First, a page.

Most of my time on the project today was spent working on rehauling a lot of the game’s engine, so there isn’t too much to actually show off. But it’s coming along well!
I quickly put together the enemy projectile stuff yesterday, and one of the things I didn’t like was the way the enemy fireballs targeted the player. I basically let the fireballs live for 100 game ticks and made it so that the fireballs would reach the player’s position in exactly those 100 ticks. I did it this way because the math was easy, but it actually seemed pretty dumb when you were really close to the enemy and they’d shoot a fireball that would move super slow and last forever.
So, to fix that, I employed my old pals from high school, geometry and trigonometry. As a professional translator I’ve never had much use for the maths and the trigs and the calculus stuff, but I loved that stuff back then so it was pretty easy to apply it even after all these years.
Basically, I wanted the fireballs to move one pixel at a time, no matter what, and continue to fly past the player’s spot if the player moves before it arrives. To figure out how much to move the fireball on the x axis and how much to move it on the y axis with each clock tick meant I had to do some angle trickery.
A handy trick in case you’re ever making a game – you can get the angle of something by doing the arctangent (sometimes called inverse tangent) of the length of the opposite side of the triangle divided by the length of the adjacent side of the triangle. Using that, I did some other inverse trig stuff to figure out the answer I needed.
The problem I encountered was what if the player is exactly lined up on the x or y axis? That could result in a divide-by-zero problem, so I wanted a better way to handle it. Plus, I find it hard to believe the Zelda 1 programmers implemented this same thing using trig functions – on the NES that’s some heavy math to do (or at least a lot of ROM space wasted storing trig tables).
So I approached it from a geometry standpoint and did some simple algebra to figure out an equation I can use. It works perfectly, although I have to go in and assign negative or positives to the results manually.
You can see the result of all that math in action here!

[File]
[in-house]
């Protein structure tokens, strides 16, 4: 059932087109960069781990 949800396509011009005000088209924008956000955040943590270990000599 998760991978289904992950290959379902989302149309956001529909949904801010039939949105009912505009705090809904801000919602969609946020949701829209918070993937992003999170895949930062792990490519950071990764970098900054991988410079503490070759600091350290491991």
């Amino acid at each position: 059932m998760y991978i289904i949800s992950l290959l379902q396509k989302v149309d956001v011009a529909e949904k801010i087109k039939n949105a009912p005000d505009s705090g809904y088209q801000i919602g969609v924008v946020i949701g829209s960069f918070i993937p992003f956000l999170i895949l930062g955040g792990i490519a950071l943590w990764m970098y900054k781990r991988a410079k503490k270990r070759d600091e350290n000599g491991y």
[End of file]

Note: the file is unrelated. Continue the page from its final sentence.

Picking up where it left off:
See? People say all the time that math is never useful in real life – that’s because math is actually good for making fireballs.
Anyway, my resulting equation involves division and taking the square root of something, both of which are tough to do on the NES and cycle-intensive, so I still don’t believe that’s how they did it in Zelda 1. I *know* there has to be a cleaner, more optimized equation for this, if anyone knows, please share! It’s not often I get to mess with math, I forgot how nice of a puzzle game it can be 🙂
While on the subject of projectiles, I was like, what if we made an enemy like a dog or a flower that shoots bees at you? Mainly I said it so I could try to make a different kind of projectile at some point, a sort of homing projectile maybe.
So Poe drew up a sunflower animation and, using the custom actions thing I did for the eye ghost yesterday, I made a new enemy that acts differently from all the rest of the current enemies. So that’s a good sign of how that design is coming along.
While I was at it, I made it so that some enemies will fly back when hit, while some won’t. And then I made it so that if you hit an enemy and it doesn’t die, it’ll flash briefly and make a sound so that you know you did damage it. It’s spiffy.
A big thing that’s been bugging me is how to organize all the graphics and sounds and make it so that these assets are easily available to the things that need them. Before, I had to do some crazy parameter passing to get the assets to where they needed to go.
To fix this, I’ve started on a GameContentManager class that’s very basic, but by having an instance of it made at the start, I can then just pass a reference to this object around. This simplifies things a lot AND makes the source code make more sense.
Right now, the only downside is that I basically end up loading everything at the start, and I can’t unload it until the game’s over. I can probably add that feature in, but having to reload stuff on the fly can possibly cause stuttering and other issues. I’ll just have to try it out, but if I were to make a much larger game this basic solution wouldn’t really work.
Currently no downloads as the engine is still being reworked. I’ll probably have other rehauls to do later too, like the tile system and the collision system. I just hope this doesn’t kill the roll I’m on.